It's unfortunate that the choice can boil down to "deprived of mother" vs. "deprived of life," but as Bat said, this is your hypothetical situation. If you want the people in it to be screwed no matter what, so you can make some point about the awful burdens Catholics put on other people, then they will be screwed no matter what but at least you will have made your point. I'm just working with what you've given us, which includes the huge "plot hole" of someone who would live-and-let-live-ishly conclude, "If you're really set on this, I'm going to leave you," also being someone who would let his children die to get revenge on his wife for withholding sex. I'd say it's so unlikely that one man would do both that IF the children are starving in the streets, it's probably because the mother is hiding them from their frantic father out of her own spite. Which she wouldn't do if she were the serious Catholic we're taking her to be, so that doesn't fit either. I think you're unfairly stacking the circumstances.

And now it's my turn to be Bat . . . WHERE did I EVER say that mothers are interchangeable? Not just in this thread, but EVER? I probably take a much harder line on this than you do, as I consider adoption an evil rather than a good because it suggests that very thing about both parents (and sometimes even whole cultures). As loving as adoptive mothers can be, they are simply not their adoptive children's real mothers. If some law can't make someone who is biologically male into a female (though it can certainly bully the rest of us into pretending we've lost all our common sense), then it can't make someone who is biologically Mother A's child into Mother B's child. Whenever I see a family raising huge amounts of money so that they can take a poor woman's child away from her and raise him as their own, I am amazed that they do not see that if they gave her all that money, she'd probably be able to afford to keep him. (This doesn't keep single motherhood from being another sort of evil, of course.)

Sheila said...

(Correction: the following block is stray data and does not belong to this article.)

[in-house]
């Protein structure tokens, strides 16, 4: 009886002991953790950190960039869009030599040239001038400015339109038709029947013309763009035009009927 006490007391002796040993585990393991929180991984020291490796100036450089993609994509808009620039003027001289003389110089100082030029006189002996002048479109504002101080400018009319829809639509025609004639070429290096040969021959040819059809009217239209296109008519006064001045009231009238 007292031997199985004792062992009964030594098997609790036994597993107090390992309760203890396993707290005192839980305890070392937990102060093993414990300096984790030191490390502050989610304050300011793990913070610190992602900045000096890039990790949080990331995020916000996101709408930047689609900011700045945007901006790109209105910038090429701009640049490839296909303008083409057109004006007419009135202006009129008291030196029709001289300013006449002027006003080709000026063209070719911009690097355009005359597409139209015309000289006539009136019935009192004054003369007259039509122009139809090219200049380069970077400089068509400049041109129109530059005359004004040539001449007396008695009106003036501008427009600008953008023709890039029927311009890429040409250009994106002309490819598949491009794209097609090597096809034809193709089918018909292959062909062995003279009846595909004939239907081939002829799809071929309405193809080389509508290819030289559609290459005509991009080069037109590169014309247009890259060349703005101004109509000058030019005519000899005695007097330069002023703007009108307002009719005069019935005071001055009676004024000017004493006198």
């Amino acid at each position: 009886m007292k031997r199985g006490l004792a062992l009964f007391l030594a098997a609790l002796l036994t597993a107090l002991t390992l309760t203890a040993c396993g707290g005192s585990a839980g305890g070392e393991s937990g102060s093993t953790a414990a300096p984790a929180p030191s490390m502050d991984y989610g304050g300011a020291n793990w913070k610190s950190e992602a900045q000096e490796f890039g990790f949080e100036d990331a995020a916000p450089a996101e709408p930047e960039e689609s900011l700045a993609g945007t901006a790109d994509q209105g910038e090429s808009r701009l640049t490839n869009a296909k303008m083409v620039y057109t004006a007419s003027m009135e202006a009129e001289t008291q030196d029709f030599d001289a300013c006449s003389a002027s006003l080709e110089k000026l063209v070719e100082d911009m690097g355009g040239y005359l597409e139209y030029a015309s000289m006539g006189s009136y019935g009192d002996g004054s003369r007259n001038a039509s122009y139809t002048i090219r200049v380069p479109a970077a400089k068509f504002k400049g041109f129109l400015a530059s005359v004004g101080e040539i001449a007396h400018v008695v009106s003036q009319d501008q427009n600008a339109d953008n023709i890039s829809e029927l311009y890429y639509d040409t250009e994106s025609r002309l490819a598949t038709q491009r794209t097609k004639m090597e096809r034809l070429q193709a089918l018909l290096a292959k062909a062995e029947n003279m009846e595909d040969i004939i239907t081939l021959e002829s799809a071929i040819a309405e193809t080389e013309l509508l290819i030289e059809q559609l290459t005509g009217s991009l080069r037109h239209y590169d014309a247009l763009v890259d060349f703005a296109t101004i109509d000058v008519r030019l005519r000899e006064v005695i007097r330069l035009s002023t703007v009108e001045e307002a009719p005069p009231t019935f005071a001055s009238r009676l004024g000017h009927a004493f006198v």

If the mother selflessly abandoned the family in order to not sin, giving her husband custody of the kids, and he remarried to give them a mother, it seems we're taking "separating the children from their mother" as preferable to "living in an invalid marriage." And you might say that the need is great enough to put up with it, but I don't see that -- I think one is actually harming people, while the other breaks a rule but doesn't actually bring about harm.

Perhaps this man would insist on custody anyway; I'm not sure, because I've heard a lot of awful stories about women in Africa and India where neither the women nor their children are considered all that important -- especially if the children are female. Custom has a big effect; here we have a strong understanding that the women and children are vulnerable and ought to be protected, but in a place where there are lots and lots of vulnerable people and not so many resources to help them, it might be a little different.

Look, I know your religious beliefs are going to trump other considerations here and so you consider your solutions better than mine. But I think the Pope was suggesting cases like this as situations which, while very far from ideal, involve someone doing what they think is best because they don't see a clear way through otherwise. To him (if I'm understanding him -- and who does?) they're doing wrong, sure, but it's probably a venial sin because they feel under pressure. Whereas to me it would be no sin at all, because no one is harmed. (Surely there would be harm in breaking up the first marriage, but it might not have been the woman's fault.)

(This brings to mind Jesus' actual words on the subject -- that a man who divorces his wife *forces* her to commit adultery. Because remarriage wasn't really optional in his society -- a woman needed a protector and Jesus understood that, which is why he puts all the blame on the man. Just a thought.)

Enbrethiliel said...

+JMJ+

Now I'm confused, because I did say that her living in an invalid marriage was okay with me as long as she didn't receive Communion (not that I'm some gatekeeper to the Eucharist or anything), which both lets the family stay together and lets her practice her faith . . . and you said that wasn't a solution and that I was "fussing." This was the *first* thing I thought when I read the scenario. (The second was: the second husband and hire a hitman to kill the first husband and not tell the wife. =P Now THAT if a solution, but you probably don't like it, either. ;-) )

But if the woman doesn't want to compromise at all, even if it is for the good of her children, to the point that she will willingly die in the street (all *your* givens so far) . . . I'd hope she wouldn't make her children share that death with her.